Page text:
Outplacement: Reflecting on the Past, Planning for the Future.

The 10s year is the capstone of the Corlears experience. Not only is it the final year for our young students, but it is the culmination of all they learn throughout their time at the school. Here, we see the 10s emerge as leaders of Corlears as their values of compassion, imagination and critical thinking come to the forefront.  Whether it be through constant support of their younger peers or by conquering their upcoming transition head on, the 10s exude a newfound maturity and confidence. Much of this growth is due to the work they do as part of the outplacement process. As students prepare for entrance to middle school, they are challenged as learners and begin to reflect on their past years at Corlears; ultimately emerging more confident and ready for their future.

While the outplacement process might seem intimidating from afar, students and parents begin their preparation as early as their 9s year, participating in various events throughout the year, such as the 6th Grade Alumni Panel where former Corlears students return to discuss their outplacement experience as well as their 6th grade experience. Meetings with 9s families begins in the spring, where they can start to make plans for the year to come. The 9s take a diagnostic ISEE test and receive individual feedback and suggestions for prep work as they look ahead to their 10s year. Director of Outplacement, Cassandre Henriquez, takes the class on a school tour and begins setting the foundation for skills they will need when they visit their future school.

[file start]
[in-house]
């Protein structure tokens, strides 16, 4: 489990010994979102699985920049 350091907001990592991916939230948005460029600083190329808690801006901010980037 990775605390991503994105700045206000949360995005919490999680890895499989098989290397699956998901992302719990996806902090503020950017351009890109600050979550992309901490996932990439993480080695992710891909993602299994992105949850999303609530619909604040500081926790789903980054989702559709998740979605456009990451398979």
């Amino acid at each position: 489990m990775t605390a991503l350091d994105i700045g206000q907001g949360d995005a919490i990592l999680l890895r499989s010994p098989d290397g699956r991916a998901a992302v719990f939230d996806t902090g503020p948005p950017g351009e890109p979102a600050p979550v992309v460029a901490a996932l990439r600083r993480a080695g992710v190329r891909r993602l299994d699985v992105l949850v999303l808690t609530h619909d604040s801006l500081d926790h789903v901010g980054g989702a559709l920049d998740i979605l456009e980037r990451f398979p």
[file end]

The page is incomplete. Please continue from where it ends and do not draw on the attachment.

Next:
Cassandre shares interview tips with the 10s

Cassandre shares interview tips with the 10s

The fall of the 10s year is filled with preparatory activity.  Each week students participate in ISEE Test Prep; giving them the opportunity to feel comfortable with the test as well as the act of test taking itself. During this time students also begin interview practice; learning tips for making a good impression and participating in mock interviews. The administrative staff even gets involved, acting as interviewers for each of the 10s and providing feedback to the students. Early on in the process, it can seem overwhelming for students and their parents, but by the end, all of the work translates into a feeling of confidence and the ability for our 10s to advocate for themselves. Through the process, the 10s begin to take ownership of their outplacement experience, and their future. Cassandre says that as the year goes on “it clicks for them… they understand their leadership role at Corlears and want a school that continues to support that.”